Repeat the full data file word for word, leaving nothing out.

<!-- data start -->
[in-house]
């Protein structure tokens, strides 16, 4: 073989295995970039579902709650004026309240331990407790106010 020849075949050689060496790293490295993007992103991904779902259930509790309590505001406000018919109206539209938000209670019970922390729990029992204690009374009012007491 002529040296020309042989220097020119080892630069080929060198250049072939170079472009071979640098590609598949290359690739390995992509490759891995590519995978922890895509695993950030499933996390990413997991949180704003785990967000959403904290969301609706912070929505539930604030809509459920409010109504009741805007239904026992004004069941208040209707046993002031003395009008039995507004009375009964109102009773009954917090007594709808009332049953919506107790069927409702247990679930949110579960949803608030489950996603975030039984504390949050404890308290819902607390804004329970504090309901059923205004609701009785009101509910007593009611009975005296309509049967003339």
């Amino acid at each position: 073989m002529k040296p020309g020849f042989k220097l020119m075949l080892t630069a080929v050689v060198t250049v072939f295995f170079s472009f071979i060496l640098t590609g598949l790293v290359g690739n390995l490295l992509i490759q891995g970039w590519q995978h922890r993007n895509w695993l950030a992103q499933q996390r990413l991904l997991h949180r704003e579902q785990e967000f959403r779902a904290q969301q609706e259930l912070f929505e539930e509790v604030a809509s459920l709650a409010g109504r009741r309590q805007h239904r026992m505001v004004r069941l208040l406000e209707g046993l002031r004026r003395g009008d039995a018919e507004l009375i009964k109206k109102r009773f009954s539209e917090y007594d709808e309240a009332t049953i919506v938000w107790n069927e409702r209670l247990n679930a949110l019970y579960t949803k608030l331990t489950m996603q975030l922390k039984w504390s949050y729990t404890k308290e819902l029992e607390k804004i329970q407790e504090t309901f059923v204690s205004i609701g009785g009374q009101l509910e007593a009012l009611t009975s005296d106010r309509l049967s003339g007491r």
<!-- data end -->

[in-house]
């Protein structure tokens, strides 16, 4: 073989295995970039579902709650004026309240331990407790106010 020849075949050689060496790293490295993007992103991904779902259930509790309590505001406000018919109206539209938000209670019970922390729990029992204690009374009012007491 002529040296020309042989220097020119080892630069080929060198250049072939170079472009071979640098590609598949290359690739390995992509490759891995590519995978922890895509695993950030499933996390990413997991949180704003785990967000959403904290969301609706912070929505539930604030809509459920409010109504009741805007239904026992004004069941208040209707046993002031003395009008039995507004009375009964109102009773009954917090007594709808009332049953919506107790069927409702247990679930949110579960949803608030489950996603975030039984504390949050404890308290819902607390804004329970504090309901059923205004609701009785009101509910007593009611009975005296309509049967003339």
């Amino acid at each position: 073989m002529k040296p020309g020849f042989k220097l020119m075949l080892t630069a080929v050689v060198t250049v072939f295995f170079s472009f071979i060496l640098t590609g598949l790293v290359g690739n390995l490295l992509i490759q891995g970039w590519q995978h922890r993007n895509w695993l950030a992103q499933q996390r990413l991904l997991h949180r704003e579902q785990e967000f959403r779902a904290q969301q609706e259930l912070f929505e539930e509790v604030a809509s459920l709650a409010g109504r009741r309590q805007h239904r026992m505001v004004r069941l208040l406000e209707g046993l002031r004026r003395g009008d039995a018919e507004l009375i009964k109206k109102r009773f009954s539209e917090y007594d709808e309240a009332t049953i919506v938000w107790n069927e409702r209670l247990n679930a949110l019970y579960t949803k608030l331990t489950m996603q975030l922390k039984w504390s949050y729990t404890k308290e819902l029992e607390k804004i329970q407790e504090t309901f059923v204690s205004i609701g009785g009374q009101l509910e007593a009012l009611t009975s005296d106010r309509l049967s003339g007491r």